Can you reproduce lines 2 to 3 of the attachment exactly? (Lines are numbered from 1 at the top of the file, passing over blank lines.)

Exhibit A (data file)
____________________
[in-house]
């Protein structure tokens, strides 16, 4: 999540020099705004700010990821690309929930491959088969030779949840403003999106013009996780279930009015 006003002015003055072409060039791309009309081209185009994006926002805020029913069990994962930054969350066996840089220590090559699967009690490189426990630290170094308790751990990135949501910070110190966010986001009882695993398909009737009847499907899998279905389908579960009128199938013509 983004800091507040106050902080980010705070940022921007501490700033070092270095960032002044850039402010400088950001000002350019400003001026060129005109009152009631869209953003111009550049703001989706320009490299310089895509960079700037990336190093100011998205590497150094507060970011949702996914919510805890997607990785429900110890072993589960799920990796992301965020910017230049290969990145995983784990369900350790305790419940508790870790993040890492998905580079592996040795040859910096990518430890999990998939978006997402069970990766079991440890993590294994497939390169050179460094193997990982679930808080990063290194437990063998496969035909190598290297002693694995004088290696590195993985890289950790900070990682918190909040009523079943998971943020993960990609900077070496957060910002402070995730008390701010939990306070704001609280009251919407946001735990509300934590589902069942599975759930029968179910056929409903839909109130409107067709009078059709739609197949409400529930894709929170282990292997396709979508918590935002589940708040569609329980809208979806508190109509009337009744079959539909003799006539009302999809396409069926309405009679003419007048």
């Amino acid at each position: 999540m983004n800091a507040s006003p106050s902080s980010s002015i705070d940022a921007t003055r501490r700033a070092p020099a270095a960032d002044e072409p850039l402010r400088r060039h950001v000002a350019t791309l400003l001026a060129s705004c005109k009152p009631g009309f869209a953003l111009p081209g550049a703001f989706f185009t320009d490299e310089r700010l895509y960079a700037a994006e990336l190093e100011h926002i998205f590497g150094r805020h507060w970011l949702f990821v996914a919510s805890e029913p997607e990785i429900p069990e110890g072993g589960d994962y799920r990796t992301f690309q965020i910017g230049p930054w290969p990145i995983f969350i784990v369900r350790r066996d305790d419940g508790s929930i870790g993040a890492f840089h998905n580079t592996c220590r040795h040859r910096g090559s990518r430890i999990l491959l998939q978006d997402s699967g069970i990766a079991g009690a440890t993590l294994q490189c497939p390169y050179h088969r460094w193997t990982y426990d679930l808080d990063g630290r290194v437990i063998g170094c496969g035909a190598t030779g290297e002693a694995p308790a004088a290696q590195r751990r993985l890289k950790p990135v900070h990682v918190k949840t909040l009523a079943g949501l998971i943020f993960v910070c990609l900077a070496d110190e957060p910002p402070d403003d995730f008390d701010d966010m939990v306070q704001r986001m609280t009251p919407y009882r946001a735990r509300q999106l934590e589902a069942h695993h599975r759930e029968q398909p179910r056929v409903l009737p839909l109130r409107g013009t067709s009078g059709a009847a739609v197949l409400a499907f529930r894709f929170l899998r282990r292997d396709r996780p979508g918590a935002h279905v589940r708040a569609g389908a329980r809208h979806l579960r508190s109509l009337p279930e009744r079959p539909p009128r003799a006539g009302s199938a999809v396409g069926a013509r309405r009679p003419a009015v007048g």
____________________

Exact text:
């Protein structure tokens, strides 16, 4: 999540020099705004700010990821690309929930491959088969030779949840403003999106013009996780279930009015 006003002015003055072409060039791309009309081209185009994006926002805020029913069990994962930054969350066996840089220590090559699967009690490189426990630290170094308790751990990135949501910070110190966010986001009882695993398909009737009847499907899998279905389908579960009128199938013509 983004800091507040106050902080980010705070940022921007501490700033070092270095960032002044850039402010400088950001000002350019400003001026060129005109009152009631869209953003111009550049703001989706320009490299310089895509960079700037990336190093100011998205590497150094507060970011949702996914919510805890997607990785429900110890072993589960799920990796992301965020910017230049290969990145995983784990369900350790305790419940508790870790993040890492998905580079592996040795040859910096990518430890999990998939978006997402069970990766079991440890993590294994497939390169050179460094193997990982679930808080990063290194437990063998496969035909190598290297002693694995004088290696590195993985890289950790900070990682918190909040009523079943998971943020993960990609900077070496957060910002402070995730008390701010939990306070704001609280009251919407946001735990509300934590589902069942599975759930029968179910056929409903839909109130409107067709009078059709739609197949409400529930894709929170282990292997396709979508918590935002589940708040569609329980809208979806508190109509009337009744079959539909003799006539009302999809396409069926309405009679003419007048």
């Amino acid at each position: 999540m983004n800091a507040s006003p106050s902080s980010s002015i705070d940022a921007t003055r501490r700033a070092p020099a270095a960032d002044e072409p850039l402010r400088r060039h950001v000002a350019t791309l400003l001026a060129s705004c005109k009152p009631g009309f869209a953003l111009p081209g550049a703001f989706f185009t320009d490299e310089r700010l895509y960079a700037a994006e990336l190093e100011h926002i998205f590497g150094r805020h507060w970011l949702f990821v996914a919510s805890e029913p997607e990785i429900p069990e110890g072993g589960d994962y799920r990796t992301f690309q965020i910017g230049p930054w290969p990145i995983f969350i784990v369900r350790r066996d305790d419940g508790s929930i870790g993040a890492f840089h998905n580079t592996c220590r040795h040859r910096g090559s990518r430890i999990l491959l998939q978006d997402s699967g069970i990766a079991g009690a440890t993590l294994q490189c497939p390169y050179h088969r460094w193997t990982y426990d679930l808080d990063g630290r290194v437990i063998g170094c496969g035909a190598t030779g290297e002693a694995p308790a004088a290696q590195r751990r993985l890289k950790p990135v900070h990682v918190k949840t909040l009523a079943g949501l998971i943020f993960v910070c990609l900077a070496d110190e957060p910002p402070d403003d995730f008390d701010d966010m939990v306070q704001r986001m609280t009251p919407y009882r946001a735990r509300q999106l934590e589902a069942h695993h599975r759930e029968q398909p179910r056929v409903l009737p839909l109130r409107g013009t067709s009078g059709a009847a739609v197949l409400a499907f529930r894709f929170l899998r282990r292997d396709r996780p979508g918590a935002h279905v589940r708040a569609g389908a329980r809208h979806l579960r508190s109509l009337p279930e009744r079959p539909p009128r003799a006539g009302s199938a999809v396409g069926a013509r309405r009679p003419a009015v007048g």